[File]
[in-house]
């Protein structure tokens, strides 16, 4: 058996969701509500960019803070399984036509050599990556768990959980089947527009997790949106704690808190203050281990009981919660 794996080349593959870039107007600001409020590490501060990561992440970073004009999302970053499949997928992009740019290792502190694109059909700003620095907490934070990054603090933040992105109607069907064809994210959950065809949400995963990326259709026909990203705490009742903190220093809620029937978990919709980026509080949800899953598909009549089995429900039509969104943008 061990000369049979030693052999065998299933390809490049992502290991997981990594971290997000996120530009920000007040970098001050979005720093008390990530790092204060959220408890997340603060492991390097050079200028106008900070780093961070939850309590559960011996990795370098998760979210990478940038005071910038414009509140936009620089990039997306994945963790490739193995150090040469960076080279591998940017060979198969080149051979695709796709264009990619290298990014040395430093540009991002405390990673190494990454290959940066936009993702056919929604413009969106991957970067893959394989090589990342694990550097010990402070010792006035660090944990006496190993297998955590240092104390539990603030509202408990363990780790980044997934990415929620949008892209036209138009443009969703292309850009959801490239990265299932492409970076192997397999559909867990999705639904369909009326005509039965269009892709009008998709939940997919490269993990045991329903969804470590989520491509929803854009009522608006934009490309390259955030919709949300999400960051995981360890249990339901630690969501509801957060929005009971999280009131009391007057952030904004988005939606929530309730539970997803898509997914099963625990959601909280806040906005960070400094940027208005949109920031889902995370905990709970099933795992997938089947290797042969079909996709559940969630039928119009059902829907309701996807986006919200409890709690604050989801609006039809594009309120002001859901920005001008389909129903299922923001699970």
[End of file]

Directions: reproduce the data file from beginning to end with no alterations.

[in-house]
């Protein structure tokens, strides 16, 4: 058996969701509500960019803070399984036509050599990556768990959980089947527009997790949106704690808190203050281990009981919660 794996080349593959870039107007600001409020590490501060990561992440970073004009999302970053499949997928992009740019290792502190694109059909700003620095907490934070990054603090933040992105109607069907064809994210959950065809949400995963990326259709026909990203705490009742903190220093809620029937978990919709980026509080949800899953598909009549089995429900039509969104943008 061990000369049979030693052999065998299933390809490049992502290991997981990594971290997000996120530009920000007040970098001050979005720093008390990530790092204060959220408890997340603060492991390097050079200028106008900070780093961070939850309590559960011996990795370098998760979210990478940038005071910038414009509140936009620089990039997306994945963790490739193995150090040469960076080279591998940017060979198969080149051979695709796709264009990619290298990014040395430093540009991002405390990673190494990454290959940066936009993702056919929604413009969106991957970067893959394989090589990342694990550097010990402070010792006035660090944990006496190993297998955590240092104390539990603030509202408990363990780790980044997934990415929620949008892209036209138009443009969703292309850009959801490239990265299932492409970076192997397999559909867990999705639904369909009326005509039965269009892709009008998709939940997919490269993990045991329903969804470590989520491509929803854009009522608006934009490309390259955030919709949300999400960051995981360890249990339901630690969501509801957060929005009971999280009131009391007057952030904004988005939606929530309730539970997803898509997914099963625990959601909280806040906005960070400094940027208005949109920031889902995370905990709970099933795992997938089947290797042969079909996709559940969630039928119009059902829907309701996807986006919200409890709690604050989801609006039809594009309120002001859901920005001008389909129903299922923001699970």